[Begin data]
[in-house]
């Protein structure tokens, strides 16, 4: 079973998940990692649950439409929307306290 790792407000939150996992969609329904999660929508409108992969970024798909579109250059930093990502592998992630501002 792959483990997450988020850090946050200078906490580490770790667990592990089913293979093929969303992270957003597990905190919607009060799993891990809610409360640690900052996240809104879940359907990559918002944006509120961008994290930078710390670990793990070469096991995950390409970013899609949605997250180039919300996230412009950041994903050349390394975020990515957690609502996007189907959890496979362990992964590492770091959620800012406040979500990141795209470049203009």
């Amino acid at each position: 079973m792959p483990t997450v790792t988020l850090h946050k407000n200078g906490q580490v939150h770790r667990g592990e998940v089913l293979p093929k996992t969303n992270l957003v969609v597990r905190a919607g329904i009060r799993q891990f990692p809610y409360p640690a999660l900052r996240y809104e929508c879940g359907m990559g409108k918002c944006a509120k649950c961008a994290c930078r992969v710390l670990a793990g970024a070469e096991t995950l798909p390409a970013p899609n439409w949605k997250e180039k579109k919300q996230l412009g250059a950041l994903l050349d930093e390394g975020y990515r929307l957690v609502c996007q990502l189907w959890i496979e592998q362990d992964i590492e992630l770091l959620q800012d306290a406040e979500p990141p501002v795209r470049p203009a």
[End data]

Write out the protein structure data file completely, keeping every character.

[in-house]
């Protein structure tokens, strides 16, 4: 079973998940990692649950439409929307306290 790792407000939150996992969609329904999660929508409108992969970024798909579109250059930093990502592998992630501002 792959483990997450988020850090946050200078906490580490770790667990592990089913293979093929969303992270957003597990905190919607009060799993891990809610409360640690900052996240809104879940359907990559918002944006509120961008994290930078710390670990793990070469096991995950390409970013899609949605997250180039919300996230412009950041994903050349390394975020990515957690609502996007189907959890496979362990992964590492770091959620800012406040979500990141795209470049203009």
């Amino acid at each position: 079973m792959p483990t997450v790792t988020l850090h946050k407000n200078g906490q580490v939150h770790r667990g592990e998940v089913l293979p093929k996992t969303n992270l957003v969609v597990r905190a919607g329904i009060r799993q891990f990692p809610y409360p640690a999660l900052r996240y809104e929508c879940g359907m990559g409108k918002c944006a509120k649950c961008a994290c930078r992969v710390l670990a793990g970024a070469e096991t995950l798909p390409a970013p899609n439409w949605k997250e180039k579109k919300q996230l412009g250059a950041l994903l050349d930093e390394g975020y990515r929307l957690v609502c996007q990502l189907w959890i496979e592998q362990d992964i590492e992630l770091l959620q800012d306290a406040e979500p990141p501002v795209r470049p203009a």